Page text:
It may look just like any other hotel room: the bed is neatly made, the dressers are wiped down and pictures hang on the wall. But when you inspect it closely, you can notice the care and attention that went into designing and childproofing the space. The pictures are nailed to the wall, there are extra security locks on the door and the coffee maker is tucked in a dresser with its own safety lock.
On May 13, 2017, Hotel Port aux Basques officially opened two autism-friendly rooms. It’s a first for hotels in Canada, possibly even in the whole of North America.
Three years ago Autism Involves Me (AIM) - an organization devoted to enhancing the lives of people with autism through education and resources - approached Hotel Port aux Basques owner Cathy Lomond about incorporating more autism-friendly features into the hotel. AIM put the funds together to make the necessary alterations happen, and renovations started last year.
Two guestrooms have been retrofitted so far, and Cathy hopes to alter most of the rooms on the ground floor in the next year.
“It’s not major to do; it’s just taking the time to make sure it’s all done,” says Cathy.
The hotel has also opened a sensory room, converting a gym that previously wasn’t being used to its full potential. Along one side of the room is a mural painted by local artist Alex LeRiche; another side has a climbing wall for kids to burn off excess energy. There’s also a crow’s nest swing, a pea pod and a large crash pillow, as well as fidget toys. And the sensory room is equipped with lights that can be dimmed.
The sensory room is open to anyone, not just hotel guests. Cathy points out that Port aux Basques gets a lot of travellers because of the ferry, so people can bring their kids by to relax after a stressful trip.
Cathy’s sister has Down Syndrome, so she is sensitive to the obstacles faced by families travelling with children who have different requirements.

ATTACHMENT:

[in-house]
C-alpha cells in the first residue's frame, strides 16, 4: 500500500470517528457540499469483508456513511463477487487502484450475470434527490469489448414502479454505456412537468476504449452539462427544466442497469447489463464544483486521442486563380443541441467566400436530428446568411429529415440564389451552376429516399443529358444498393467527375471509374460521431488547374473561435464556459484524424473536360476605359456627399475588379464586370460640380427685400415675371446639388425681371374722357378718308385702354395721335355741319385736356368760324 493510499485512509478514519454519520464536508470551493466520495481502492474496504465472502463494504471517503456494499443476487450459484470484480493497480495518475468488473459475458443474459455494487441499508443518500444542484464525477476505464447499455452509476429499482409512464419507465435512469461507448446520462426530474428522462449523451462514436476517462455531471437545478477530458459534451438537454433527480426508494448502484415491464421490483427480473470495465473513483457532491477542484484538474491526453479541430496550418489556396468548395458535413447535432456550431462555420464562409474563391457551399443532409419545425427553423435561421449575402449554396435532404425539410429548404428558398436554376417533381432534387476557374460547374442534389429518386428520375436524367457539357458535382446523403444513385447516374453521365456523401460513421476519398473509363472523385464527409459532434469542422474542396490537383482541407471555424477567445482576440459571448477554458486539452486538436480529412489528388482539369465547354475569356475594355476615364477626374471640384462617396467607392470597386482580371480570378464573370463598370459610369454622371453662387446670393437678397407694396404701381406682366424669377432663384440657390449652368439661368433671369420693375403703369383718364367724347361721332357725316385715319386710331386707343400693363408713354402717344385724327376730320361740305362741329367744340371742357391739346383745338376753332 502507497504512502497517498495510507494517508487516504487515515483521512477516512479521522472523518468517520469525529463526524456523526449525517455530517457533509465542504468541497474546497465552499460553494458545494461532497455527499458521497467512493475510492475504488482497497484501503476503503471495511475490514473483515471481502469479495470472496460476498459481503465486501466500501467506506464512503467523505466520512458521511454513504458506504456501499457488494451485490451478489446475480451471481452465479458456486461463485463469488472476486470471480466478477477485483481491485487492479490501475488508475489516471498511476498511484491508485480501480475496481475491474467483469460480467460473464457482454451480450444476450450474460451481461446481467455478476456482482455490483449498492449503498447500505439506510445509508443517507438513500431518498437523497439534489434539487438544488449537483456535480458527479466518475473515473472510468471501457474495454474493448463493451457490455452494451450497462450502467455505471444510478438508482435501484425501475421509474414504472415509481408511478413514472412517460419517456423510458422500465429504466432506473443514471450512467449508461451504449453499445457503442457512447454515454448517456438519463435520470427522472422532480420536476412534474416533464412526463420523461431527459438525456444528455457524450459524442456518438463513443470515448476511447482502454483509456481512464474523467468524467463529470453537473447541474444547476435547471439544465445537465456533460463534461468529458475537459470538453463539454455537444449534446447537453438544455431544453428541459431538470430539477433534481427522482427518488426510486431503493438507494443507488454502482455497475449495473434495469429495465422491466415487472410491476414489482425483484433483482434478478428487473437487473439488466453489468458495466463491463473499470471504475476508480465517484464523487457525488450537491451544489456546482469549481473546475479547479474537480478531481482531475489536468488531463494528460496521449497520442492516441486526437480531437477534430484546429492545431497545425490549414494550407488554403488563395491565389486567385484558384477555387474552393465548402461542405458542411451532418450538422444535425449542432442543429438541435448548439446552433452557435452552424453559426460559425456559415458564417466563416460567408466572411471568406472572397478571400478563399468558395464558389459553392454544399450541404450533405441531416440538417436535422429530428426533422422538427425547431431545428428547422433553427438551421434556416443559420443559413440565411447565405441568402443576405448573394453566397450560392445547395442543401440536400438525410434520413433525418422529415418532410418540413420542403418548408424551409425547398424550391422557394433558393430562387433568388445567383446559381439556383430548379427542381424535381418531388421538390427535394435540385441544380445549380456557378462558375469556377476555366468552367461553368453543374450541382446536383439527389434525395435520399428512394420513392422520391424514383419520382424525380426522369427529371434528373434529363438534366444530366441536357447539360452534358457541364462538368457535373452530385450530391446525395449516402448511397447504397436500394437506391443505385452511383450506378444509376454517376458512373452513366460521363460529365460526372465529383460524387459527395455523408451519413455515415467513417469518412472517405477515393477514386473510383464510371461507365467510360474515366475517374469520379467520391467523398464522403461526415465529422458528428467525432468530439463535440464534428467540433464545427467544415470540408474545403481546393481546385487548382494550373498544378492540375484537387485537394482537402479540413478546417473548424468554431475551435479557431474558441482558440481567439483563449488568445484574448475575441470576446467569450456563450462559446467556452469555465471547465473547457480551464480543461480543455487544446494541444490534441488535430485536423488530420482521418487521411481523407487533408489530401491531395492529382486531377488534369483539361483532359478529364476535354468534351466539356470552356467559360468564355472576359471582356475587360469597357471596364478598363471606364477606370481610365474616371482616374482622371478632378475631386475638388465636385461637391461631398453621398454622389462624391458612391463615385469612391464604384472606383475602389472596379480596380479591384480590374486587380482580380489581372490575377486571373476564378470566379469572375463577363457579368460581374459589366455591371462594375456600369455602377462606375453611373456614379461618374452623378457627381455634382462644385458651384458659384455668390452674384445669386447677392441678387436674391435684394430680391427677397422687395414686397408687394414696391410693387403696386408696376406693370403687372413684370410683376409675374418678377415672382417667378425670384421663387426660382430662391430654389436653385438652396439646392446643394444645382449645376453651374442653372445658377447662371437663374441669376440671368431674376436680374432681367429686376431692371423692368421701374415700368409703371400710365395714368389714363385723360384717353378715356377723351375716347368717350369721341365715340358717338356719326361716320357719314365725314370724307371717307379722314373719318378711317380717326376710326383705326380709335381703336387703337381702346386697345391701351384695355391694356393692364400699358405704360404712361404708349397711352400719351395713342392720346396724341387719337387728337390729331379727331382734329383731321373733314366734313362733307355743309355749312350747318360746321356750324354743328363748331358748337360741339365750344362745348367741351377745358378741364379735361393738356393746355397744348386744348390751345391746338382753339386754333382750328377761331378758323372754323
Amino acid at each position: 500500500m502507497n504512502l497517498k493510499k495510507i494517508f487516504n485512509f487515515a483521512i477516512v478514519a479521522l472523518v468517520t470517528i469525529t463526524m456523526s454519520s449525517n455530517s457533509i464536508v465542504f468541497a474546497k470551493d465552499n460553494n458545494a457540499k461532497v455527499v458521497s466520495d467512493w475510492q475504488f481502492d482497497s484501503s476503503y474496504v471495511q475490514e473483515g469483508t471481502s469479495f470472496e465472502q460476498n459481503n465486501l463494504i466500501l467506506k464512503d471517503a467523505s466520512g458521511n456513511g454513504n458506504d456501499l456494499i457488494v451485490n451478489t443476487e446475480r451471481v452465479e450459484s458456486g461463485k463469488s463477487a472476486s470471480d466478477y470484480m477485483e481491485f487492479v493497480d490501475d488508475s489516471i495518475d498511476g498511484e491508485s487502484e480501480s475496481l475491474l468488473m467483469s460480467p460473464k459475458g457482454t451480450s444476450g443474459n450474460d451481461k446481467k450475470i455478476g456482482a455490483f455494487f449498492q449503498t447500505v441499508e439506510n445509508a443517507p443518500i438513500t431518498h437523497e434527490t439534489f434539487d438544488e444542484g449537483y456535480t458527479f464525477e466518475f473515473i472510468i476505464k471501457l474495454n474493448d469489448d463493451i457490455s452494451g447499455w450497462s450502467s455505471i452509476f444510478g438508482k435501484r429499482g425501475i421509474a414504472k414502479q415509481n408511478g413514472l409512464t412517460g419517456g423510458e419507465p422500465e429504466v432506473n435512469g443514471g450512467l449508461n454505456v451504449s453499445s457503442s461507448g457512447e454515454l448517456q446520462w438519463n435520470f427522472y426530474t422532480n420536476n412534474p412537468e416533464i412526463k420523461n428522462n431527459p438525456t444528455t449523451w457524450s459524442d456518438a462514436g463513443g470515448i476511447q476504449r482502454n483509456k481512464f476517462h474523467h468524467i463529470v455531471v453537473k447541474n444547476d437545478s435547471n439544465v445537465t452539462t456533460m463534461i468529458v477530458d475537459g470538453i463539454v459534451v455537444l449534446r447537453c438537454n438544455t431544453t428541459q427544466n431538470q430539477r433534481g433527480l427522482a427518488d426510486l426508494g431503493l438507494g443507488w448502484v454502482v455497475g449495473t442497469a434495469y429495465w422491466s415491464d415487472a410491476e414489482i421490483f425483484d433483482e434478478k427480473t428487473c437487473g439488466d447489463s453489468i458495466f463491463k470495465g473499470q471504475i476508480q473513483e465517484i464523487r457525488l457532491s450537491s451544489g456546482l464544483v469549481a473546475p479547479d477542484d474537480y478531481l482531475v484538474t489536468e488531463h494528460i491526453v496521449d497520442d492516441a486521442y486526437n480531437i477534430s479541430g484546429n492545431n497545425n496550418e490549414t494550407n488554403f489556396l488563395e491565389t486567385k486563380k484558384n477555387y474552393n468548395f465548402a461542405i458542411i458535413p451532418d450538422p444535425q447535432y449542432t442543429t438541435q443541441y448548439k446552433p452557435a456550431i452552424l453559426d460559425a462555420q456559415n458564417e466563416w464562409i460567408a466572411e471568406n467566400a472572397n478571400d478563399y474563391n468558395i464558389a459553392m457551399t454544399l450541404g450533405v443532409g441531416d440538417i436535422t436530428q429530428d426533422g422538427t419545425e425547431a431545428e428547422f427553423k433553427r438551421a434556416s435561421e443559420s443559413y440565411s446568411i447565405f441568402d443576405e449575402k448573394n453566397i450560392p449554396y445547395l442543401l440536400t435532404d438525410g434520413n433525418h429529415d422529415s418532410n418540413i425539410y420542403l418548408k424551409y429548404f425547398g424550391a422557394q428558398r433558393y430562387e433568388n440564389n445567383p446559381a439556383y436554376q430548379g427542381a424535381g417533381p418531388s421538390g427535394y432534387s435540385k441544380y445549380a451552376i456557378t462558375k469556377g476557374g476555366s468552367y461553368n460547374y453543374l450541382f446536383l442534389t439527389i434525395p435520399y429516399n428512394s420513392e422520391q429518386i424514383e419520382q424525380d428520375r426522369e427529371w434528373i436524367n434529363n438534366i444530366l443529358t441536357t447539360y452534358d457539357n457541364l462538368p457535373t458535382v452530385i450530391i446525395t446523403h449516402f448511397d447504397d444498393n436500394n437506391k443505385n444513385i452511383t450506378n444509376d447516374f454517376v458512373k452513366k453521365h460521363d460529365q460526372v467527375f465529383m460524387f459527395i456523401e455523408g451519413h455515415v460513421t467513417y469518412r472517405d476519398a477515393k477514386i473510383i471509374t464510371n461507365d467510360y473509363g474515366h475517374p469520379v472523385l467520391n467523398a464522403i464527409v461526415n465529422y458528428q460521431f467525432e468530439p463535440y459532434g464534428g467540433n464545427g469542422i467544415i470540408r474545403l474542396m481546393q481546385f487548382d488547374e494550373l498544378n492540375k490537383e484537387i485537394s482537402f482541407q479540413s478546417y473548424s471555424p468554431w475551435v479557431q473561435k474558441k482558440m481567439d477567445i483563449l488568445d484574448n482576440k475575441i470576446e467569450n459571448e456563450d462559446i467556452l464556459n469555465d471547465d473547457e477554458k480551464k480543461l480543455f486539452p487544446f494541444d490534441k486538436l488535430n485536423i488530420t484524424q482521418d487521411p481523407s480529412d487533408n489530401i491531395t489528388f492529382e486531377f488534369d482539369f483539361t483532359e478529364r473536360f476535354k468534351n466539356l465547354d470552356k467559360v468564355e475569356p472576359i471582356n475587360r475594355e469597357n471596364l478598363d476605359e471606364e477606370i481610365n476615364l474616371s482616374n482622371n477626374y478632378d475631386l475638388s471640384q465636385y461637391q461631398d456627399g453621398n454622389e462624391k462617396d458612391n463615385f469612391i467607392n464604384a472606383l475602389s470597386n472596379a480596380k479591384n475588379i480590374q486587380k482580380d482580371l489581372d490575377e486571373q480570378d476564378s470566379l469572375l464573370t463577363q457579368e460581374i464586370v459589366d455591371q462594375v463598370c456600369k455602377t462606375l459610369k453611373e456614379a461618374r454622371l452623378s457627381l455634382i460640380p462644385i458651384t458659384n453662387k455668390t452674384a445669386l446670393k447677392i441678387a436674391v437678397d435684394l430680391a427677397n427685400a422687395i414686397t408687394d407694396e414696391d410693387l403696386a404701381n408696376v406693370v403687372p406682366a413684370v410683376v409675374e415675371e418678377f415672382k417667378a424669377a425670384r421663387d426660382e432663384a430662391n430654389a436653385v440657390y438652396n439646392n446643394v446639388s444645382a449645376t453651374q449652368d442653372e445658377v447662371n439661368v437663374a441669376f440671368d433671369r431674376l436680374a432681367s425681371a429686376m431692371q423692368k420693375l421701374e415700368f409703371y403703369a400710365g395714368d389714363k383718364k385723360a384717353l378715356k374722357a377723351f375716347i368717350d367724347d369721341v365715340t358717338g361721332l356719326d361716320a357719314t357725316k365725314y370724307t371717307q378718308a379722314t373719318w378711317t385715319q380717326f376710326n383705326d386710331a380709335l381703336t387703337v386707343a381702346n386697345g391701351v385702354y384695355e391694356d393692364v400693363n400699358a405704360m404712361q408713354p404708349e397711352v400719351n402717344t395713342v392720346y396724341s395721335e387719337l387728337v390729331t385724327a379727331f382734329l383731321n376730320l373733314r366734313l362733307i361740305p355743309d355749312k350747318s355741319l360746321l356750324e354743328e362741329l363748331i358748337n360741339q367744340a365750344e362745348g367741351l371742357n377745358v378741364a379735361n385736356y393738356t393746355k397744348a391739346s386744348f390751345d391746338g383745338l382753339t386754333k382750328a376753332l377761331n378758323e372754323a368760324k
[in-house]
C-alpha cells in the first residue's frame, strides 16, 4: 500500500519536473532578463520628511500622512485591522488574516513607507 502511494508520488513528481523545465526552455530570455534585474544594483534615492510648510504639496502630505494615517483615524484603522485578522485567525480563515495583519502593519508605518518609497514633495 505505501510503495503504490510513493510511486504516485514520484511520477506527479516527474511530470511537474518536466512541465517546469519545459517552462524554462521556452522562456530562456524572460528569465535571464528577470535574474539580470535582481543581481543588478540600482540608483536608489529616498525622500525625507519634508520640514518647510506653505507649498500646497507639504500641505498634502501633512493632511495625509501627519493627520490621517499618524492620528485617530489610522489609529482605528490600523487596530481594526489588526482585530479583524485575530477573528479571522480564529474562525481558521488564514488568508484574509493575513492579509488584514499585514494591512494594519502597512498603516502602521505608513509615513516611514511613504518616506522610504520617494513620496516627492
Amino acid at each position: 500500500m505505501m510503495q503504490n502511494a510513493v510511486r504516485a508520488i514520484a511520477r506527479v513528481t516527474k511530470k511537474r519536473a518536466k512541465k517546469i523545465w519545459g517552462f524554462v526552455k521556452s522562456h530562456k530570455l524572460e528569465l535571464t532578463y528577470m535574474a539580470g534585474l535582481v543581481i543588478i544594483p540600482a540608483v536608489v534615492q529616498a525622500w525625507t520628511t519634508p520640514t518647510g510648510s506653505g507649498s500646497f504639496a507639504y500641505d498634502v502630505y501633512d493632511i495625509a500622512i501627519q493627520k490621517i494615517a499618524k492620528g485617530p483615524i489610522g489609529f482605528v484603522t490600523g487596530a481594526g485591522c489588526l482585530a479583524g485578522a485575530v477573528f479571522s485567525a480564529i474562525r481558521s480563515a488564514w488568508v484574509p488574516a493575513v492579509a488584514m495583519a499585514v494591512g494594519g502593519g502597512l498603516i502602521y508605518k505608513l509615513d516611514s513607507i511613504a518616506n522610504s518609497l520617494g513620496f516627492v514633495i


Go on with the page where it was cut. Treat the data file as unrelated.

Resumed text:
“Just the extra special needs they have to be taken care of, and you want them to feel safe,” says Cathy.
For instance, some autistic children have a tendency to wander off, so parents need that extra lock on the door so their child can’t leave unaccompanied.
For children with vocal issues, the kids’ menu in the hotel restaurant features pictures of meals the child can point to. As well, some parents might need access to the restaurant’s kitchen to cook special meals; the staff just needs a heads up. “So if we know that in advance, we can help,” says Cathy.
Cathy had a slideshow of the hotel’s layout put together for parents, who can use it to help familiarize their child with the new environment prior to arriving.
“It’s really just making the parent feel that when they bring their child here, that they have knowledge of all of that,” Cathy says.
In a statement to Downhome, Tess Hemeon, Manager of Community Engagement for the Autism Society of Newfoundland and Labrador (ASNL), praised the steps taken by the hotel’s management. “The world can seem confusing and very unpredictable for those with Autism Spectrum Disorder (ASD),” explains Tess, adding that misunderstandings on behalf of service providers can result in negative experiences for families coping with ASD. (In addition to the physical changes to Hotel Port aux Basques, Cathy had her staff trained in the needs of people with ASD.)
“Families visiting the Hotel Port aux Basques will have an extra sense of comfort knowing they will be greeted by a staff that understands their family’s needs,” Tess writes.
Cathy would like to see more hotels follow in their footsteps.
“I really think this is just an eye opener,” says Cathy. “We want all of our customers to be very happy and I want to know that people can travel and feel safe.” - By Elizabeth Whitten